What Are Double Blind Studies? Why Are They Important?
Not too long ago, when I heard the term double blind study, I had to resist the urge to roll my eyes.
I could hear Seinfeld’s voice in my head:
“Double blind?! What, being blind ONCE wasn’t good enough??”
In reality, though, the world of research wouldn’t be what it is today without double blind studies. Without them, the scientific rigor of hundreds of thousands of research experiments would come under scrutiny. The simple reason for this is a phenomenon called:
The Experimenter-Expectancy Effect
This effect (also known as the observer expectancy effect) is a psychological effect which causes an experimenter to subconsciously affect the results of an experiment.How could that happen, you ask?
Well, let’s say I was to run an experiment in which I’m trying to find out whether people with black hair prefer lobster mac and cheese over a plate of steamed broccoli. Now let’s say you and I look a lot alike.
NOW let’s say I’m a BIG fan of lobster mac and cheese. (Trust me, this is important)
Under those circumstances, the experimenter-expectancy effect would dictate that I have a subconscious belief that you’re going to love the lobster mac. As soon as I walk into the room to ask you which dish you prefer, I subconsciously decide that I want YOU to eat the lobster mac and cheese. Notice that I say “subconsciously.”
As the experimenter, I have every incentive to achieve scientific rigor in my experiment. My preference for one dish over another should have no effect on the results of my experiment. What’s more, my conscious mind believes that.
My subconscious mind, on the other hand, sees your face and is already making thousands of tiny connections between your face and that delicious lobster cheesiness. So when I walk into the room, every element of my body language, speech, eye movement, and other factors under my non-conscious control are pushing a preference for the lobster mac and cheese.
So when I ask you the question:
“Which dish would you prefer…”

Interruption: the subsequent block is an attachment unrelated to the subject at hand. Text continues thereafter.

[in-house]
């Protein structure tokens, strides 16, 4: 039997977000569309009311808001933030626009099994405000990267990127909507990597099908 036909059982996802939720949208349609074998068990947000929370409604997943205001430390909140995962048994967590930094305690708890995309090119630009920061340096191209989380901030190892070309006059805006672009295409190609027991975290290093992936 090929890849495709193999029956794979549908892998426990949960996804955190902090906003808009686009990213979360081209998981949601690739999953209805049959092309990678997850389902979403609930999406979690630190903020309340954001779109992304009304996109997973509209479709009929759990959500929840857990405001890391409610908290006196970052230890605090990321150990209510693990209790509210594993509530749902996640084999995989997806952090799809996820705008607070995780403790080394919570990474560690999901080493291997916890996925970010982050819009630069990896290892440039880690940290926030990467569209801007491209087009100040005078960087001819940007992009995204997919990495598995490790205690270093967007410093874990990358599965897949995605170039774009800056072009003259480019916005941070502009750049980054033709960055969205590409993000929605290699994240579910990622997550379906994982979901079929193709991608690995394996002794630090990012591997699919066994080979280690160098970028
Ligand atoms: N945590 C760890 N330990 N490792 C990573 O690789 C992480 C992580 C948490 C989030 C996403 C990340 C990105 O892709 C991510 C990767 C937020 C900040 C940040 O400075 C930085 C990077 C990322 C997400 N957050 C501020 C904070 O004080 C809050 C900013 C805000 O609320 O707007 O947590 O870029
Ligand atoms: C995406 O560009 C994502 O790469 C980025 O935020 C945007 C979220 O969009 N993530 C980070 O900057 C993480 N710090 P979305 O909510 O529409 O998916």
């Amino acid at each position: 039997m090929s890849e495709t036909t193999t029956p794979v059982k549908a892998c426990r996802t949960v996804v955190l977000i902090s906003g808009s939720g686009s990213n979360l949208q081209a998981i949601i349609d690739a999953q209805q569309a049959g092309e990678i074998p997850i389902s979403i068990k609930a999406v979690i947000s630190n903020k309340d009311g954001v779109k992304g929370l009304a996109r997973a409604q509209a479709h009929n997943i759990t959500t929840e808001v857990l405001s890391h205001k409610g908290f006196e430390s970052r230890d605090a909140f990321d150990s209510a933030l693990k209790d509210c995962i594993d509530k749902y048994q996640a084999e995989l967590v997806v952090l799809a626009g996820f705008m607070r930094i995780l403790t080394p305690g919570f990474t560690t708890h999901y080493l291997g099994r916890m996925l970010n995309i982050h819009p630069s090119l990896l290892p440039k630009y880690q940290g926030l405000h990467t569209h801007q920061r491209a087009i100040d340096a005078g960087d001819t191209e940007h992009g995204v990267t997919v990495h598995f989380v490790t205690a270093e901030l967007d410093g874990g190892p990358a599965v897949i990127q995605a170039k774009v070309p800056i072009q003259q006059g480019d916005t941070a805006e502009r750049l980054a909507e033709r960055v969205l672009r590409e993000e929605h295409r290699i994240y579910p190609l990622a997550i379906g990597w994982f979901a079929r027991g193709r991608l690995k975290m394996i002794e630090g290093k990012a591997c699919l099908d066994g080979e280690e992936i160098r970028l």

This is what I hear:
“Steamed broccoli or lobster mac and cheese?”
But this is what actually comes out of my mouth:
“Steamed broccoli.. ORRR… Delicious, cheesy, warm, gooey lobster mac and cheese???” *wink* *wink* *wink*
All the while, my conscious mind as the “very professional experimenter” is thinking nothing but “I wonder what they’ll choose…” Obviously I’m exaggerating a bit, but the effect does come across, and unless you’re lactose intolerant or hate shellfish, you’re probably going to have a preference for the warm cheesy gooeyness.
Adding In The Double Blind
A double blind study changes all of this.
In a double blind, the identify of the participant (meaning whether you are in the control group or test group) is hidden to not only the participant, but also the researcher. That means that you don’t know whether we’re testing against hair color, weight, gender, or anything else. And even though I might still have a preference for the lobster mac, under double blind conditions, I wouldn’t see your face.
Since physical appearance is a variable in the experiment, knowing your physical appearance would open up the possibility of me presenting the two food options differently as a result of your hair color. Under this double blind, I wouldn’t know who I was talking to, much less what you looked like, so my subconscious mind would draw no conclusions to whether you should or shouldn’t choose the lobster mac.
(If we took this one step further and applied normal scientific rigor to the experiment, I would be fired and replaced with a simple piece of paper with two big check boxes. Just saying.)
Double blinds introduce a uniformity to research results which would otherwise have been exposed to non-conscious, subjective, and unrecognized biases on the part of the researchers. If a study has not been conducted in a double blind (or triple blind – those exist too) fashion, there had better be a good reason for it. Otherwise the results of that experiment could be invalidated due to the experimenter-expectancy effect.
Double-blind it, baby!